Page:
Thermography for Breast Cancer Screening
About 1 in 8 American women will develop breast cancer in their lifetime. This staggering statistic comes with some good news: breast cancer is largely a preventable disease. While breast cancer awareness is critical, more focus needs to be placed on breast cancer prevention and proper screening.
Our society tends to portray cancer as a monster that attacks indiscriminately, leaving many feeling powerless and ill-fated. We must remember that each of us has autonomy over how we treat our body and pursue health, and that dietary and lifestyle choices are the true underpinnings of the disease. We can choose whether or not to eat a healthy diet, exercise, or limit alcohol. These choices will directly influence the likelihood of genetic or environmental expression.
We can also choose which breast cancer screening method to use. Most doctors are best familiar with mammograms and will recommend them as the only screening option. The reality is that there are other breast cancer screening options that have been thoroughly researched and tested, and that yield highly accurate results. One of these highly effective, safe, and pain-free tests - that is even better than a mammogram - is thermography.
What is Thermography?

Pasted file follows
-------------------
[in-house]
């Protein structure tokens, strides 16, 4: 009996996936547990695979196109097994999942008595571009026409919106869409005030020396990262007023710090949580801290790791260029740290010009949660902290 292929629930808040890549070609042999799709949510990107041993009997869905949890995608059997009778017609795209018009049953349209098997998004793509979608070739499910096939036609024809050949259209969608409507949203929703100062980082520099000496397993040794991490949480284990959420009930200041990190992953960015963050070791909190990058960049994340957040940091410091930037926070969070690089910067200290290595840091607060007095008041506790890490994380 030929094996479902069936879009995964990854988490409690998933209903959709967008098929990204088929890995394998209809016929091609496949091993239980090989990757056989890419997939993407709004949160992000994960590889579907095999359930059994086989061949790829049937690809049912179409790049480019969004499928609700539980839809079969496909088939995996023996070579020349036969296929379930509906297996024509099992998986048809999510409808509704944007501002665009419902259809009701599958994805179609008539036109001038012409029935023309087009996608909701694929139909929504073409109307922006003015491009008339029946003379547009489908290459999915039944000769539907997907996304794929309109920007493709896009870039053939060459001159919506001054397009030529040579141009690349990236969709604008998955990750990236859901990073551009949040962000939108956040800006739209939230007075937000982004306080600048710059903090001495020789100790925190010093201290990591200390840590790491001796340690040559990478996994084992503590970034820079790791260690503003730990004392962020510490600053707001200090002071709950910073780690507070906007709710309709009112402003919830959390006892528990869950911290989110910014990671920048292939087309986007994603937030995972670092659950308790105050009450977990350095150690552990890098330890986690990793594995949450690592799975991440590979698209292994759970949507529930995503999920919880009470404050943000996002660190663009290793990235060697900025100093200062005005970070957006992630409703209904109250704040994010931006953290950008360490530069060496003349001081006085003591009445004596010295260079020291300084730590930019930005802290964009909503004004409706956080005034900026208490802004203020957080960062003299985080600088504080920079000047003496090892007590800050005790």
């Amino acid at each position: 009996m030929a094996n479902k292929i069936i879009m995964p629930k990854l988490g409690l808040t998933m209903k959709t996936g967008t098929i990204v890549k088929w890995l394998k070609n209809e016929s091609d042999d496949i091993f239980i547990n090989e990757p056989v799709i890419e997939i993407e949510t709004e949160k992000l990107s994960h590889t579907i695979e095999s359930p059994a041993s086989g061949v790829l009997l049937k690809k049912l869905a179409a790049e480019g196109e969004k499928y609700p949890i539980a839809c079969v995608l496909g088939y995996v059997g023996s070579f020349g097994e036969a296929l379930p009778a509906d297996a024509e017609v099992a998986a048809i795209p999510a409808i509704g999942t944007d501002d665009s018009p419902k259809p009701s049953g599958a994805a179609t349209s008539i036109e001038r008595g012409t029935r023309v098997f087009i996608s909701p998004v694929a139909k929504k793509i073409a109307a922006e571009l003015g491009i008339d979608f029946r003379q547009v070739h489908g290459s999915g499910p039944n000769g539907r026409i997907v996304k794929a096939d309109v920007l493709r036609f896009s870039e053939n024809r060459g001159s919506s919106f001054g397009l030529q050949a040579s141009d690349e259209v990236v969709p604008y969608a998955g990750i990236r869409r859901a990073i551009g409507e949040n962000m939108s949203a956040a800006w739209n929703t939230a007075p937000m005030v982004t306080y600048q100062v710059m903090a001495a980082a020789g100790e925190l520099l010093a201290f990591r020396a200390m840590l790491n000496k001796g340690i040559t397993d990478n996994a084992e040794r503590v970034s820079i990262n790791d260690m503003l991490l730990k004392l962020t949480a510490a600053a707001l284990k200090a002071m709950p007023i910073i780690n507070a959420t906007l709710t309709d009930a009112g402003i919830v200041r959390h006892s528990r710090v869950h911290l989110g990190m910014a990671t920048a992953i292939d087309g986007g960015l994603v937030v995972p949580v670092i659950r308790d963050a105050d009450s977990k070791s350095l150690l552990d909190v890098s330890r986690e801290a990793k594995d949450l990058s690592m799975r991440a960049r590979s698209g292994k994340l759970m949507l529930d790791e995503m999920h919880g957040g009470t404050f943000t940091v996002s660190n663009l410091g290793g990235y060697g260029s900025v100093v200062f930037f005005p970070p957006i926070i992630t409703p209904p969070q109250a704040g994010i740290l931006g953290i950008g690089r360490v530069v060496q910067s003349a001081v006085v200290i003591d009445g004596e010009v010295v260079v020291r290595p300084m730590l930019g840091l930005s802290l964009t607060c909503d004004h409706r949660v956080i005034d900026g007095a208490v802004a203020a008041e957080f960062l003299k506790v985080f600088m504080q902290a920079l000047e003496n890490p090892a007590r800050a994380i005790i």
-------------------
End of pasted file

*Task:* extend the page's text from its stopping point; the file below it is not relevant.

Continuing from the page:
Breast thermography measures infrared radiation (heat) that is constantly radiating away from the surface of the skin. Skin, the body’s largest organ that breathes, has many functions: it exchanges gases with the environment, cools us, and keeps us warm by letting heat out or keeping it in by controlling the amount of circulation, or blood flow, in the skin. This subconscious process controlled by the autonomic nervous system is called thermoregulation. The procedure of thermography is based on the principle that precancerous and cancerous masses are highly metabolic tissues and need an abundant supply of nutrients to maintain their growth. To sustain this, existing blood vessels remain open, inactive blood vessels are activated, and new blood vessels are formed through a process known as neoangiogenesis. This vascular process results in an increase in regional surface temperatures of the breast, which can be viewed with infrared imaging cameras. Thermography can also detect the distinct appearance that activated blood vessels exhibit.